A related immediate issue is how the Council can help to address some of the concerns about UNAMID’s capacity.

A fundamental issue is whether the Council should begin to modify its approach to Sudan. Some analysts have argued that Council engagement with Sudan is flawed because it tends to treat the various conflicts in the country in silos rather than addressing the inter-connected challenges more cohesively.

A related issue is what institutional framework could be developed to implement such a “comprehensive” approach.

An additional issue is what impact the 1591 Sanctions Committee’s trip to Sudan may have in enhancing the Committee’s understanding of the situation on the ground and in helping Committee members to generate ideas for improving the effectiveness of the sanctions regime.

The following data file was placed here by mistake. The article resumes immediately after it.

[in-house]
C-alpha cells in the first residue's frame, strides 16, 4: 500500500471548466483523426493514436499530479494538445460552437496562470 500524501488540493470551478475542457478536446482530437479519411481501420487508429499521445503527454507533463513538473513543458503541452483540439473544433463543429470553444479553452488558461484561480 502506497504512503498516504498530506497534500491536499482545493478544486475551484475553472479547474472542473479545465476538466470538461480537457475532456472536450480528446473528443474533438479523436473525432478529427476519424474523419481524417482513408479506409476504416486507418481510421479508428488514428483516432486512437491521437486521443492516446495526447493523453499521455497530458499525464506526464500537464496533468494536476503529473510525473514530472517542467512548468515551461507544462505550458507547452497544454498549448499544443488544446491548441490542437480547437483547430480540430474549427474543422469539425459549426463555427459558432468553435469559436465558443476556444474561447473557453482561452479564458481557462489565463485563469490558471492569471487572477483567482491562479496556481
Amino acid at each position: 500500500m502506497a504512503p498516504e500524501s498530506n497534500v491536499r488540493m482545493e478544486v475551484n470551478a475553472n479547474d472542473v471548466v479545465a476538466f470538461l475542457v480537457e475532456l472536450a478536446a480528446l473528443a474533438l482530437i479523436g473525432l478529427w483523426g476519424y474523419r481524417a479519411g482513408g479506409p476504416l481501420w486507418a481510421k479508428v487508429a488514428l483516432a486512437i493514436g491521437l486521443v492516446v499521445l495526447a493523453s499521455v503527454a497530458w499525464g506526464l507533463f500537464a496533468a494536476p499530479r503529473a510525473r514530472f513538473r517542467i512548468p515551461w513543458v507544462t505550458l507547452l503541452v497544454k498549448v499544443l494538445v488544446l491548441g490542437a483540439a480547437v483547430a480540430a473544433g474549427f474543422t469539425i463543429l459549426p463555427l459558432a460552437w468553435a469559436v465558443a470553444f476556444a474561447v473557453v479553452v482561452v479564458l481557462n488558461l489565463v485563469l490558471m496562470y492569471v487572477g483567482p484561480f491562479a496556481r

One option would be to request the Secretary-General to launch an inquiry to investigate the sources of the upsurge in inter-communal violence in Darfur and report to the Council before the next regular report on UNAMID is due.

Another option would be for Council members to make a special request to member states to provide a helicopter to UNAMID in order to help deter ambushes.

The Working Group on Peacekeeping Operations could also develop strategies for enhancing UNAMID’s ability to protect civilians and share these with the Council.

Another option would be for the Council, in collaboration with the AU Peace and Security Council, to reconsider the mandate given to Chambas to allow him to mediate between Sudan and all rebel groups in the country, not just those in Darfur. This would require close coordination among Chambas, Special Representative to the AU Haile Menkerios and AU High-Level Implementation Panel Chair Thabo Mbeki to ensure that they work together coherently in their engagement with the parties.